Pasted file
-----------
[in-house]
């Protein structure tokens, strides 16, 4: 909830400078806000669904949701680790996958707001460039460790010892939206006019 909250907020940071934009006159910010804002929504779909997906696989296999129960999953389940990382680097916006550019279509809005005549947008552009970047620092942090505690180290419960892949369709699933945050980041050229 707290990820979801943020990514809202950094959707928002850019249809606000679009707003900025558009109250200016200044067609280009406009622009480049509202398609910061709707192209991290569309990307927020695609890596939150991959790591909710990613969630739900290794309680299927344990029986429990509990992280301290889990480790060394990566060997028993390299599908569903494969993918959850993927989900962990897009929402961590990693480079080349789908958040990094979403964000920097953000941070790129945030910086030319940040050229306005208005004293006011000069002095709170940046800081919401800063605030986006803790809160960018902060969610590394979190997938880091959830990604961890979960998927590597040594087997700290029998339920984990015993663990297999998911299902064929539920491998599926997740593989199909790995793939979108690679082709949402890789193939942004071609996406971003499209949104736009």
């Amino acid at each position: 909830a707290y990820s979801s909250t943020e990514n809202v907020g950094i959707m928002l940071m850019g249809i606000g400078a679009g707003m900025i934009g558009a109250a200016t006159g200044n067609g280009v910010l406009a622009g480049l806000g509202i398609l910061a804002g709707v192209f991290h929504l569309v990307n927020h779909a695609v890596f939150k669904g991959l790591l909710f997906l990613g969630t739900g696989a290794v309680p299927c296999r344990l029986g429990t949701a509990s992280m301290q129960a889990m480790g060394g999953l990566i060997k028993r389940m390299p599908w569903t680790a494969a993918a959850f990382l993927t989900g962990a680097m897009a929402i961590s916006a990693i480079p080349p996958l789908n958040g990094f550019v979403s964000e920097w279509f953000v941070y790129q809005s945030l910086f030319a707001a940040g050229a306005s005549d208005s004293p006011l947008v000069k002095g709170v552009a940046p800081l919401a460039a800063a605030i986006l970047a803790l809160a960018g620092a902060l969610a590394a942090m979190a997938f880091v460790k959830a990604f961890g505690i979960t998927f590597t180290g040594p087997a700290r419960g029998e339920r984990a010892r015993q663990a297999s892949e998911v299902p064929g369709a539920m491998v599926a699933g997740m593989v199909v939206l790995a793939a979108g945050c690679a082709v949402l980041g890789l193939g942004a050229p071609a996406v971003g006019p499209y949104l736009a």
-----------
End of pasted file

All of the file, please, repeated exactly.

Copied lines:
[in-house]
């Protein structure tokens, strides 16, 4: 909830400078806000669904949701680790996958707001460039460790010892939206006019 909250907020940071934009006159910010804002929504779909997906696989296999129960999953389940990382680097916006550019279509809005005549947008552009970047620092942090505690180290419960892949369709699933945050980041050229 707290990820979801943020990514809202950094959707928002850019249809606000679009707003900025558009109250200016200044067609280009406009622009480049509202398609910061709707192209991290569309990307927020695609890596939150991959790591909710990613969630739900290794309680299927344990029986429990509990992280301290889990480790060394990566060997028993390299599908569903494969993918959850993927989900962990897009929402961590990693480079080349789908958040990094979403964000920097953000941070790129945030910086030319940040050229306005208005004293006011000069002095709170940046800081919401800063605030986006803790809160960018902060969610590394979190997938880091959830990604961890979960998927590597040594087997700290029998339920984990015993663990297999998911299902064929539920491998599926997740593989199909790995793939979108690679082709949402890789193939942004071609996406971003499209949104736009």
């Amino acid at each position: 909830a707290y990820s979801s909250t943020e990514n809202v907020g950094i959707m928002l940071m850019g249809i606000g400078a679009g707003m900025i934009g558009a109250a200016t006159g200044n067609g280009v910010l406009a622009g480049l806000g509202i398609l910061a804002g709707v192209f991290h929504l569309v990307n927020h779909a695609v890596f939150k669904g991959l790591l909710f997906l990613g969630t739900g696989a290794v309680p299927c296999r344990l029986g429990t949701a509990s992280m301290q129960a889990m480790g060394g999953l990566i060997k028993r389940m390299p599908w569903t680790a494969a993918a959850f990382l993927t989900g962990a680097m897009a929402i961590s916006a990693i480079p080349p996958l789908n958040g990094f550019v979403s964000e920097w279509f953000v941070y790129q809005s945030l910086f030319a707001a940040g050229a306005s005549d208005s004293p006011l947008v000069k002095g709170v552009a940046p800081l919401a460039a800063a605030i986006l970047a803790l809160a960018g620092a902060l969610a590394a942090m979190a997938f880091v460790k959830a990604f961890g505690i979960t998927f590597t180290g040594p087997a700290r419960g029998e339920r984990a010892r015993q663990a297999s892949e998911v299902p064929g369709a539920m491998v599926a699933g997740m593989v199909v939206l790995a793939a979108g945050c690679a082709v949402l980041g890789l193939g942004a050229p071609a996406v971003g006019p499209y949104l736009a």